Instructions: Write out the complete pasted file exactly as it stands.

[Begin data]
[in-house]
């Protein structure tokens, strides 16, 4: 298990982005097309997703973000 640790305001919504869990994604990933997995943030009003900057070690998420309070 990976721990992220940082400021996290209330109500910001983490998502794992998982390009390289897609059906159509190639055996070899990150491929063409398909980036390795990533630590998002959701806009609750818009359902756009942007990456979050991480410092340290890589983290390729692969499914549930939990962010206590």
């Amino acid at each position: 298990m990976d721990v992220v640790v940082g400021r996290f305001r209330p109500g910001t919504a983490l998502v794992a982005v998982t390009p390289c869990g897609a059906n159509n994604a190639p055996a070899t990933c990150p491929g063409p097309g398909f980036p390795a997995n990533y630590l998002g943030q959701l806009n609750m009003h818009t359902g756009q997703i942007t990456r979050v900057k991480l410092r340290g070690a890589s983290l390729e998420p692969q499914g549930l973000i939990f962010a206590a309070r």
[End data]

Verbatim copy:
[in-house]
């Protein structure tokens, strides 16, 4: 298990982005097309997703973000 640790305001919504869990994604990933997995943030009003900057070690998420309070 990976721990992220940082400021996290209330109500910001983490998502794992998982390009390289897609059906159509190639055996070899990150491929063409398909980036390795990533630590998002959701806009609750818009359902756009942007990456979050991480410092340290890589983290390729692969499914549930939990962010206590």
């Amino acid at each position: 298990m990976d721990v992220v640790v940082g400021r996290f305001r209330p109500g910001t919504a983490l998502v794992a982005v998982t390009p390289c869990g897609a059906n159509n994604a190639p055996a070899t990933c990150p491929g063409p097309g398909f980036p390795a997995n990533y630590l998002g943030q959701l806009n609750m009003h818009t359902g756009q997703i942007t990456r979050v900057k991480l410092r340290g070690a890589s983290l390729e998420p692969q499914g549930l973000i939990f962010a206590a309070r």